Source: European Union External Action
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Good morning to everybody,
I had an intense visit and a lot of talks with the Turkish authorities yesterday and today.
Together with my colleague, Commissioner [for Crisis Management] Janez Lenarčič we came to discuss the situation in Syria, the catastrophic humanitarian situation in Idlib and the serious consequences that all that has for Turkey and for the European Union.
I met with the Minister of Defence [of Turkey, Hulusi Akar], the Minister of Interior [Süleyman Soylu], and today, together with my colleague, Commissioner [for Crisis Management, Janez Lenarčič], we met with the Vice-President [Fuat] Oktay and with the Foreign Affairs Minister [Mevlüt Çavuşoğlu]. At the same time, Commissioner Lenarčič visited some projects funded by the European Union here in Turkey to support Syrian refugees.
This morning I had the opportunity to accompany the President of the European Council, Charles Michel to his visit to President [of Turkey, Recep Tayyip Erdoğan]. [It was] a long talk and a very constructive conversation between the two leaders.
In all our meetings I had the opportunity to express our understanding for the difficult situation Turkey is currently facing. But also I stressed that the current developments at the European borders are not leading to any solution.
Increased pressure at the European Union – Turkey border and unilateral actions are not bringing any positive answer. They are not bringing benefit to anyone. On the contrary it can only create problems and make the situation worse. And the ones who will pay the price are the people – the Syrian refugees and migrants.
We also talked a lot about the situation in Idlib. Turkey and the European Union, have a common interest to end the conflict in Syria. We need to work hand in hand to address the common challenges. We need to cooperate in order to find a way to achieve this conflict. The situation is dramatic. The humanitarian consequences of military escalations are extremely grave. Humanitarian access needs to be urgently granted.
This is why today with my colleague the Commissioner in charge of crisis management [Janez Lenarčič] we have announced an additional €170 million in humanitarian aid to continue assisting the most vulnerable people in Syria, and among this money there are €60 million specially addressed to the humanitarian crisis in north-west Syria. The problem there is not funding, the problem is logistics, the problem is how to reach through the border, in a situation which is in the middle of the war, making every day more difficult to bring help to the people who need it.
Both Presidents [Charles Michel and Recep Tayyip Erdoğan] have been talking a lot about how to promote de-escalation in Syria and we have also asked not to encourage further movement of refugees and migrants towards the European Union borders.
Contacts at the highest level will continue. Now I am travelling to Zagreb to discuss with my colleagues the Foreign Affairs Ministers of the EU Member States tomorrow and on Friday about the situation in Idlib and our relations with Turkey which have to be revisited in order to try to clarify some misunderstandings and work for a better cooperation.
We need to bring a new dynamic into the European Union relations with Turkey. This will contribute to address the situation in Syria, to look for a solution on the crisis, and improving the overall international security, which has been strongly jeopardised by the last events.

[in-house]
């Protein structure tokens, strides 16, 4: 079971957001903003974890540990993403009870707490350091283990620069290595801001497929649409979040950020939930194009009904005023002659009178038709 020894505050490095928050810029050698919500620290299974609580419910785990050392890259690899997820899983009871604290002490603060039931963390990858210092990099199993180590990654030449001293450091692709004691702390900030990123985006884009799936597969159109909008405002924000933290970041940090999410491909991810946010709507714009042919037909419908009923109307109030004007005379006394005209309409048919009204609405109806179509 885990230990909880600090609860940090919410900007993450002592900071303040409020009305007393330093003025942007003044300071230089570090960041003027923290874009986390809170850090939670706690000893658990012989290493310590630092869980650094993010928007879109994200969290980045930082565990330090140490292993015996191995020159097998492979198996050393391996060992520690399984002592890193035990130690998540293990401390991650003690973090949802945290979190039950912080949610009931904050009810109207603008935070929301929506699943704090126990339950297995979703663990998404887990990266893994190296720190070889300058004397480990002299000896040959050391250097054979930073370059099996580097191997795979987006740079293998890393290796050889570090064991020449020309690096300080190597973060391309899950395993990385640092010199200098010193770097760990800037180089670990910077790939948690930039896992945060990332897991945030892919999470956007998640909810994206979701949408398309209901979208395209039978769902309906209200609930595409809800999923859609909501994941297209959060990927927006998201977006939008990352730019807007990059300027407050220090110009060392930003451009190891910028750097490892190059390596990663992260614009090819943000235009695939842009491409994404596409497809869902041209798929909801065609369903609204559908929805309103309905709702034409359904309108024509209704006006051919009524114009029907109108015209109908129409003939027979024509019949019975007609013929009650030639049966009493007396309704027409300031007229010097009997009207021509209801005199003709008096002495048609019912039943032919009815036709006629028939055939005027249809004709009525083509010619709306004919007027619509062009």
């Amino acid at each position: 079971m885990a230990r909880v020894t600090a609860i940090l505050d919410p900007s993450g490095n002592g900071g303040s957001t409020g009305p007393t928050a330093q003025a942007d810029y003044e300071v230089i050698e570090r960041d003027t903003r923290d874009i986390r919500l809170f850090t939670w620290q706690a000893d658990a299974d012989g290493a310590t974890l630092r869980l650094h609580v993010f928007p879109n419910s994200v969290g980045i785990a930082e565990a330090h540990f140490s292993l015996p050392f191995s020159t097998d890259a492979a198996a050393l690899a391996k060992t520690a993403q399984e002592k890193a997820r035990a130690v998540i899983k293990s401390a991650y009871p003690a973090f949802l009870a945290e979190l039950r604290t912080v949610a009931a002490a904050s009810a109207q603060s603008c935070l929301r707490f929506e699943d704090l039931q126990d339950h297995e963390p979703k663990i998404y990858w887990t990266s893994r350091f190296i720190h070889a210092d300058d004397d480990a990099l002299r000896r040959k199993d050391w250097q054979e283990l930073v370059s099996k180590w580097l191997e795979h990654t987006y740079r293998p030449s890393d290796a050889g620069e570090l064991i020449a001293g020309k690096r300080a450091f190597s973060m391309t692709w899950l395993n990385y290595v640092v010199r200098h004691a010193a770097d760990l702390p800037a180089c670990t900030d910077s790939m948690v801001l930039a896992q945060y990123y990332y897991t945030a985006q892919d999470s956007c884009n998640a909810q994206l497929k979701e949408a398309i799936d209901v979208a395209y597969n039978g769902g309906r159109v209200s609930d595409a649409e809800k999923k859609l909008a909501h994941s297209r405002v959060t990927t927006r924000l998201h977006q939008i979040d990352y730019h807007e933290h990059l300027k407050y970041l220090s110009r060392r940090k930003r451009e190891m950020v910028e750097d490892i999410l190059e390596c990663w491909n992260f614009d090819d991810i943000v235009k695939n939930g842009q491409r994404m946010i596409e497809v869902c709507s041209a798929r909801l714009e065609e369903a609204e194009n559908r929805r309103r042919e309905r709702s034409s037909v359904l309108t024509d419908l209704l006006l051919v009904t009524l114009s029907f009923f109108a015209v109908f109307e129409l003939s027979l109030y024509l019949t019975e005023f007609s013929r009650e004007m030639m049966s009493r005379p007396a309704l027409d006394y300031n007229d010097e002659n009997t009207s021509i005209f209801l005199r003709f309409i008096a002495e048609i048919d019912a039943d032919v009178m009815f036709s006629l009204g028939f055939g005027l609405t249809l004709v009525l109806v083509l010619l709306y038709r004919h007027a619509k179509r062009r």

I would like to thank all Turkish authorities for their warm welcome and for their frank and constructive talks.
Q. When you informed the President [of Turkey] and you gave messages so that there will not be new migrants moving and encouraged to go to the border areas, what was the response by the President?
The answer is that they are not encouraging people moving to the border, but they cannot prevent people from doing so.
And we have to try to avoid, by all means, that people believe that the border with Europe is open and that just by presenting themselves in front of the border we will allow them to pass by, because this is not the case. People can be misled and can make a dangerous travel, affording risk and going into difficulties without any kind of reward.
Q. We are receiving news that the 18 March agreement between Turkey and the EU will be updated, that there is a package of 9 articles that is being prepared, plus a new assistance package for Turkey. And also a new system for the migrants that are going to pass to Europe from Greece. What kind of package is foreseen?
The 2016 package was not only a matter of providing financial help to take care of the migrants on the Turkish soil, but also a series of measures that go from visa liberalisation to the modernisation of the customs union, and many other things. Many of them have not been fulfilled yet.
From the financial point of view, there are €6 billion that we foresee to disburse. I discussed with our Turkish friends from several ministries and we agreed on the figures. And the figures are that until today we have contracted €4.7 billions and there have been disbursed, paid in cash terms, €3.2 billions. The others are on the pipeline, and they will be disbursed during this year. But this facility has been very useful to support the refugees in Turkey and it is something that, for sure, is not going to finish at the end of this year, because the problem has not been solved. On the contrary, the situation in Idlib, which was not taken into consideration in 2016, now appears as an additional source of potential migrants and it calls for a continuous help, contribution and cooperation from the European Union.
Link to the video: https://audiovisual.ec.europa.eu/en/video/I-185667